Being a ‘Belieber’ aids neuro rehab

Being a ‘Belieber’ is helping Luke James, 26, to recover from a traumatic brain injury.


Luke James with, left to right: occupational therapist Hatty Almond, speech and language therapist Clare Toner and physiotherapist Connie Griffin

Luke has been in neuro-rehabilitation at St George's Hospital, London, since April after an accident that required a craniotomy and left him with traumatic amnesia.

‘One of the first things he remembered during a rehab session was that he had bought a ticket to a Justin Bieber concert before his accident,' said neuro rehab physio Connie Griffin.

'Luke (it transpired) is the biggest Justin Bieber fan (known as Beliebers) and that was a massive factor in the start of his rehab process, so we started using his music in sessions.'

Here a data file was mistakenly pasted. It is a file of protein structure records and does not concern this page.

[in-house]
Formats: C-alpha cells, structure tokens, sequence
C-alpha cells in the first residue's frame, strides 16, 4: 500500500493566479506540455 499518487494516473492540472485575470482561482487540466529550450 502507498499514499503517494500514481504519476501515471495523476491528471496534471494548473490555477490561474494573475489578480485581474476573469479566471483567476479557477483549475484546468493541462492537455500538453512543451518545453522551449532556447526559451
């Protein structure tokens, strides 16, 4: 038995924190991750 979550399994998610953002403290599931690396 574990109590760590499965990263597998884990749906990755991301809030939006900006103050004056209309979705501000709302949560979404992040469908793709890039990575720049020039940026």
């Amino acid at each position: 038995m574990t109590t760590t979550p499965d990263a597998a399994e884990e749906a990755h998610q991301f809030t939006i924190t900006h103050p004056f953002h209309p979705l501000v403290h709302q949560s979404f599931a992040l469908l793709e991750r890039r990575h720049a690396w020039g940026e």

Knowing what it would mean to him, the rehab team set about trying to get Luke a disabled access ticket to the US pop star’s concert at Hyde Park on 2 July.

At first, their attempts to persuade the ticket company were unsuccessful. ‘We were really worried about how it would affect Luke’s rehab if he couldn’t go,’ said Ms Griffin.

But they didn’t give up and with more persuasion from charity Attitude is Everything, which supports people with disabilities to access music, they managed to get Luke his golden ticket.


Accompanied by herself, speech and language therapist Clare Toner and occupational therapist Hatty Almond, Ms Griffin said Luke ‘absolutely loved the concert’, and despite having to sit down, he refused to leave before the end.

Luke has been buzzing ever since, and the Bieber tunes are helping him to achieve his rehab goals. ‘He’s really engaged with us and we are still using Justin Bieber’s music in dance moves that are helping him to use his upper limbs more,’ Ms Griffin added.

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